After a very slow start to the season, coming off defeats to both Everton and Crystal Palace, Chelsea appears to right themselves last week against London rivals Arsenal.
Then Diego Costa worked his magic and got Arsenal CB Gabriel Paulista sent off. With a man advantage, Chelsea controlled the action for most of the second half and won, 2-0.
So is Chelsea fine now? It was a big win, but it was also just 45 minutes of quality play at even strength.
The problem for the “everything is fine” narrative is that the aggregate performance of Chelsea still looks unimpressive. The Blues have outshot their opponents by 11, but they have conceded 13 big chances and conceded only 5. The combined expected goals map for the season tells a similarly troubling story. On this graphic, the size of the box marks the estimated expected goals value of chances.
The best defensive team in the EPL last season has this year allowed the sixth-most expected goals. It is true that this all happened with Oscar out of the lineup, and his pressing is clearly one of the keys to manager Jose Mourinho’s system. But Oscar also missed the final five matches of Chelsea’s season last year after being laid out by David Ospina. (Shockingly Ospina received no punishment at all for this dangerous play.) And in those matches, Chelsea outscored their opponents 8-6 with a +3.1 expected goals difference. It was a relatively slow finish but hardly anything that portended doom the next time Oscar was unavailable. It is difficult, at this moment, to pinpoint a cause of Chelsea’s problems—either from the optimistic angle that the problem has been solved by Oscar’s return, or from the pessimistic angle that Chelsea is somehow broken.
What we do know is that this is weird. Chelsea’s start, by expected goals, is the worst six-match opening to a season by a defending champion in the Opta era. This chart shows the expected goals difference through six matches for all defending title-winners from the big five leagues since 2010.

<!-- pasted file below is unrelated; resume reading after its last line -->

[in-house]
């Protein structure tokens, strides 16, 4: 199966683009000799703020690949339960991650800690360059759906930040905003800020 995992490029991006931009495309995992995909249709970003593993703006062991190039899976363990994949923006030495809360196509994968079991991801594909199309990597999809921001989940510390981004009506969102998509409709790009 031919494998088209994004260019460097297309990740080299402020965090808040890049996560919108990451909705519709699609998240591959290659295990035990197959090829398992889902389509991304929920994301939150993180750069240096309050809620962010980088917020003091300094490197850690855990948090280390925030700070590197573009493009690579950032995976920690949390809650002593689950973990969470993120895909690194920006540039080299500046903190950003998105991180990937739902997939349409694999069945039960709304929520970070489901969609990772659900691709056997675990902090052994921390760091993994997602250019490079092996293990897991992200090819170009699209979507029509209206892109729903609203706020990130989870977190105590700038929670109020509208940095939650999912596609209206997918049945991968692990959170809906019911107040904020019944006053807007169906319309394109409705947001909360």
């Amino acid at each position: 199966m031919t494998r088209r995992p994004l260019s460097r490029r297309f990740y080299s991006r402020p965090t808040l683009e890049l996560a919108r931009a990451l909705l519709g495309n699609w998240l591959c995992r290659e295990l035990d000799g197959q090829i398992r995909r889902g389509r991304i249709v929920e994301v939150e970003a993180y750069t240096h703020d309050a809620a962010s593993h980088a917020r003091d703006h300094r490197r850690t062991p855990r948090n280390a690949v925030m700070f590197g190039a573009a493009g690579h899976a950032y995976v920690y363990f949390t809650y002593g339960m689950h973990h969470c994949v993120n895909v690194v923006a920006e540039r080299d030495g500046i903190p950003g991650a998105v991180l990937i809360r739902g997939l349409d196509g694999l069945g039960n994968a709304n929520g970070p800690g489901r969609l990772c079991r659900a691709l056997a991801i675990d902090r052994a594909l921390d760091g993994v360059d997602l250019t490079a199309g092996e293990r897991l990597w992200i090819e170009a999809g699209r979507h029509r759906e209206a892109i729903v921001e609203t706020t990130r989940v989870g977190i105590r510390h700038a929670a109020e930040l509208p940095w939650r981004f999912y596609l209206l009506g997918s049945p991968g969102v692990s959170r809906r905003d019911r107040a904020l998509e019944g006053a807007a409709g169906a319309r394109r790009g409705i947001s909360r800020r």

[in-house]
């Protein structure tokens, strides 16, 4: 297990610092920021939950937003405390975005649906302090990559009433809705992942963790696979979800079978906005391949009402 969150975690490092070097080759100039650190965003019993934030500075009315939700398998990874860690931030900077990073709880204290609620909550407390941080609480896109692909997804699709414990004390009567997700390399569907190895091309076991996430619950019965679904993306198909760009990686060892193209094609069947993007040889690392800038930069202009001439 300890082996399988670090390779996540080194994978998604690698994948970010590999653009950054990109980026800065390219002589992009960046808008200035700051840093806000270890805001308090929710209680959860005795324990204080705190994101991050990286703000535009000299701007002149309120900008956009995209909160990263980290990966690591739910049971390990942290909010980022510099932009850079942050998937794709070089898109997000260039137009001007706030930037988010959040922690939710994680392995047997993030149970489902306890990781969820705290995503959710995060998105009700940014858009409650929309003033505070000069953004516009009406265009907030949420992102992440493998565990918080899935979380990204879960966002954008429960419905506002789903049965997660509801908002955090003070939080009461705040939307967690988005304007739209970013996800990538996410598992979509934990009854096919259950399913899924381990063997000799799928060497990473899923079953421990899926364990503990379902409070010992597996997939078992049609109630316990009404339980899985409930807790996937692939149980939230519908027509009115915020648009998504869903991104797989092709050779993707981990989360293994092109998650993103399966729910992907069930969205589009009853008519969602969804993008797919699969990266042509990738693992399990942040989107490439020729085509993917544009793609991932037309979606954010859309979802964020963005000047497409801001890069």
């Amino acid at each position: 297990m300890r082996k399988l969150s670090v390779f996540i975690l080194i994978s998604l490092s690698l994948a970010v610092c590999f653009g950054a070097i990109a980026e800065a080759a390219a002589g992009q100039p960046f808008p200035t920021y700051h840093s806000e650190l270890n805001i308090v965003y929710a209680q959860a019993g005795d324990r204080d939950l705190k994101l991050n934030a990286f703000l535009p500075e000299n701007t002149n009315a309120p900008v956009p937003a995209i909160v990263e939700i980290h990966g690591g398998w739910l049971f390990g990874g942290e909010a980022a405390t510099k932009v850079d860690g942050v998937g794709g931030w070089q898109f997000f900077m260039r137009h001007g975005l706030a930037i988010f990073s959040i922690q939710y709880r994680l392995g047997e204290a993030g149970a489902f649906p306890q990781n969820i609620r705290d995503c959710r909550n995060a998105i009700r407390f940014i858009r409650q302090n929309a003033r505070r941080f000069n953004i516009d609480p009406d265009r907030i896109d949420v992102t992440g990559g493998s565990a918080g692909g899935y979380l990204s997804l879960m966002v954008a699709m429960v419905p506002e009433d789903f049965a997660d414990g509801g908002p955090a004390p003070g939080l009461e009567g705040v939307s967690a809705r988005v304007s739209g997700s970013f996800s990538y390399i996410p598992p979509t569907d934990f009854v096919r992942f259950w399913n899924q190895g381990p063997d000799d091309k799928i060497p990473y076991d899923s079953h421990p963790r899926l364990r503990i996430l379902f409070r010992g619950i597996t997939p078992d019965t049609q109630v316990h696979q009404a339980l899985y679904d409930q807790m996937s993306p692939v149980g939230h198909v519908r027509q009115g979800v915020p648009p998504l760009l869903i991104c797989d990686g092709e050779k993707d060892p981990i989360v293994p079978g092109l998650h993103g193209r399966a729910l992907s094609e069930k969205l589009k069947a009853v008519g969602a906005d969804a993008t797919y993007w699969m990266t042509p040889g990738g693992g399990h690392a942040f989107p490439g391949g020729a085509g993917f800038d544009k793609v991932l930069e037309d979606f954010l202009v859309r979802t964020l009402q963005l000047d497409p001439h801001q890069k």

Only two defending champions in this time have failed to qualify for the Champions League in the following season. They are Montpellier in 2012-13, directly above Chelsea, and David Moyes’s Manchester United in 2013-14, another two up. Chelsea has started the season even more poorly than two of the biggest disappointments in European soccer of recent years.
But there is also a more hopeful example. Sandwiched between United and Montpellier is Borussia Dortmund in 2011-2012. Jürgen Klopp’s side, coming off an incredible season where BVB knocked off Bayern Munich, opened the season with just seven points from six matches and a negative expected goals difference. But Dortmund, unlike Montpellier and United, did recover. BVB won all of its next four matches, with a goal difference of 13-1, and went on to a second consecutive Bundesliga title.
Certainly, a title is unlikely. None of the other 12 teams at the bottom of the chart managed to defend their titles, while nine of the top 13 did. What the example of Dortmund shows is that if Chelsea is to recover, the next several matches are crucial. With an away contest at struggling Newcastle this weekend, the Blues have an excellent opportunity to continue their recovery. Chelsea will need a run of good matches to salvage its profile and return to the top of the table.
All data provided by Opta unless otherwise noted.
Correction: A prior version mentioned Justin Gabriel when it should have been Gabriel Paulista. This has been fixed.